61 Days of Halloween – Films to Keep You Awake: To Let (2006)


For an introduction to the concept of 61 Days of Halloween, and a list of previously featured films, please go here.

To Let (2006)

This is perhaps the hardest of the series to write about. Juame Balagueró is a filmmaker whose work, form what I’ve seen (which is a handful of his titles), I usually like. He has a way of layering his tales, a disturbed sensibility (essential for horror) and usually paces his tales very well. This is not the film to watch if you want to see that statement exemplified, however.

As has been a pattern in posts about these films there had been much discussion of pace because when the running time is something outside the norm then the film needs to do something outside the norm to make it work. This does not. It is the shortest of the six films and feels like it’s the longest by far. There are both editorial and narrative reasons for that.

However, pace is not the only issue this film has. This film has a fairly outrageous premise, which in and of itself isn’t a problem, especially for a horror film. However, it’s one that’s fairly well telegraphed. Only the details are twists. There is in a film like this a “get outta there” element that has to be dealt with. And it is, but the turns it takes make it further and further insane, aside from the fact that they occasionally waste time in an already short yet long-seeming film.

For a tale such as this one to work the acting has to be spot on and it’s perhaps the least effective in the entire series, which contributes to the telegraphing that this woman plans to keep this couple as long as possible, whether they like it or not.

But wait there’s more, it’s also visually disturbing in the wrong way. There is excessive and artless jiggly-cam at the most inopportune moments.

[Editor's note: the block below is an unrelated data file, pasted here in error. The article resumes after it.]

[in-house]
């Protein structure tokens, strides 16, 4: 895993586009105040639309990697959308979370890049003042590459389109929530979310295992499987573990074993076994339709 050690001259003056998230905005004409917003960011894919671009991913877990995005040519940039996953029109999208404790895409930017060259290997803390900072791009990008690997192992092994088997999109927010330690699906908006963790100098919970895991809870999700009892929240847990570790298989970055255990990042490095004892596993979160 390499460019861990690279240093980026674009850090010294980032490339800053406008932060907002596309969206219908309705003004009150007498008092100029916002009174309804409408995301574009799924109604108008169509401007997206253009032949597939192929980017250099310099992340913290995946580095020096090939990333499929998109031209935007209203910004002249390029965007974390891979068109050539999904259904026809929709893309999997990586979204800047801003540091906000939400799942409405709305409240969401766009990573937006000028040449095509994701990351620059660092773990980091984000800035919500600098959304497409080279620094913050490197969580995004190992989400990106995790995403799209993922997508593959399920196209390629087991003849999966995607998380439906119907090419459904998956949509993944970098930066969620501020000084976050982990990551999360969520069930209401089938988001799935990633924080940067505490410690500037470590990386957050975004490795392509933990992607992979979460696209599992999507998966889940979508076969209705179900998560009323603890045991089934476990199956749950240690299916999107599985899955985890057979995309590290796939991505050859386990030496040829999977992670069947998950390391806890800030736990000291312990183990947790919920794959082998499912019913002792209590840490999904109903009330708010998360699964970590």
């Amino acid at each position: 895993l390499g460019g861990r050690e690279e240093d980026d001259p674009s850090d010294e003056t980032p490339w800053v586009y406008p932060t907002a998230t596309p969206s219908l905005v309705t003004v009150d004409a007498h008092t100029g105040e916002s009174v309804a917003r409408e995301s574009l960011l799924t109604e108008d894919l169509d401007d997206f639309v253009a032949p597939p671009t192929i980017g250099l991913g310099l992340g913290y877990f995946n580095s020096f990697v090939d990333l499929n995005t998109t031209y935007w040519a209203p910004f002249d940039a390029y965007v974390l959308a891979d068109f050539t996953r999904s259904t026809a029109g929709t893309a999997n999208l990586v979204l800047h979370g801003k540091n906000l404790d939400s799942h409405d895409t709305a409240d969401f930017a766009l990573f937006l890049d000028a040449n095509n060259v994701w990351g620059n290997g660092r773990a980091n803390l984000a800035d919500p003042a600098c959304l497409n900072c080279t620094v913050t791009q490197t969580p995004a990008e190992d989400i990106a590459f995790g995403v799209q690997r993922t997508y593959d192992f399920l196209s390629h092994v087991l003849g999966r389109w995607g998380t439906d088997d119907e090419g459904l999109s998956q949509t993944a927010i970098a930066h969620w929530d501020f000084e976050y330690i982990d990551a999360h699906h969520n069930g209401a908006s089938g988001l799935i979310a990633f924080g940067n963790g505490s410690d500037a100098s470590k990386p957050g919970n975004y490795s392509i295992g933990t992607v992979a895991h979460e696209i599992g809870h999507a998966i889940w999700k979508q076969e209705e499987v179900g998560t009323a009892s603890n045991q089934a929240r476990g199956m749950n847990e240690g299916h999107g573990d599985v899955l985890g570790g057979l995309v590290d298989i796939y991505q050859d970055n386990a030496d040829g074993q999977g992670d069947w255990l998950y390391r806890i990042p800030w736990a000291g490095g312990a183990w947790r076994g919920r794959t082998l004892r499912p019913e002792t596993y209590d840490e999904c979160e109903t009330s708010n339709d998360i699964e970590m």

I could go on to further enumerate the faults I find with the film but that would become tiresome. Needless to say this is one of those movies where even the more basic things like business (the actor’s actions) are poorly staged and executed. If you were to skip just one of the six films this would be it.

61 Days of Halloween: Films to Keep You Awake: Spectre (2006)


For an introduction to the concept of 61 Days of Halloween and a list of films previously feature go here.

Films to Keep You Awake: Spectre (2006)

Part of why I write about movies, and why I’m not so hesitant to revisit them at times, is that my memory can be a bit dodgy at times. When thinking back on these films it was the one further down the list of Favorite Older Films, A Christmas Tale, that stood out more, but here’s what I wrote:

I embrace any and all horror series like Six Films to Keep You Awake that round up genre directors from certain countries to tell quick effective tales. It’s not dissimilar to Door into Darkness or Masters of Horror, this edition highlights the uniquely opaque, intricate and dramatic flair that Spain has for the genre. There will be another tale from the series on this list. This is the one that separates the die hards from the casual admirers.

Part of my wanting to write about them here is first to highlight them, as I acquired them on DVD, but also to disentangle them. In trying to surmise a series of films, a much more limited one than say Masters of Horror, generalizing and grouping can do a disservice to the individual titles.

This is title really toys with chronology and with perception, its jumps through time in a character-based way and what’s best about it is its myopic focus and view of events. For only through entering the protagonist’s perception can we glimpse Moira in a different manner than the entirety of the town does. When it’s boiled down what occurs is fairly simple but the jarring, disorienting moments, the paradoxical ones, and the way in which the narrative unfolds are what make it so fascinating to watch.

Tales of obsession, be them adolescent or adult, can be hard to convey, especially in the horror genre, but I think this one sells it very well.

Another reason to revisit titles at times it to see if you over-estimated or under-estimated something the first time around. Complete reversals of opinion are rare, as they should be, but re-evaluations are good. I will see if I tweeted about another title in the series but I may have given that one the short-shrift just slightly. With this one I agree with the assessment that this is not necessarily the title that will make one gravitate to Spanish horror, but those who already like it may come to appreciate it.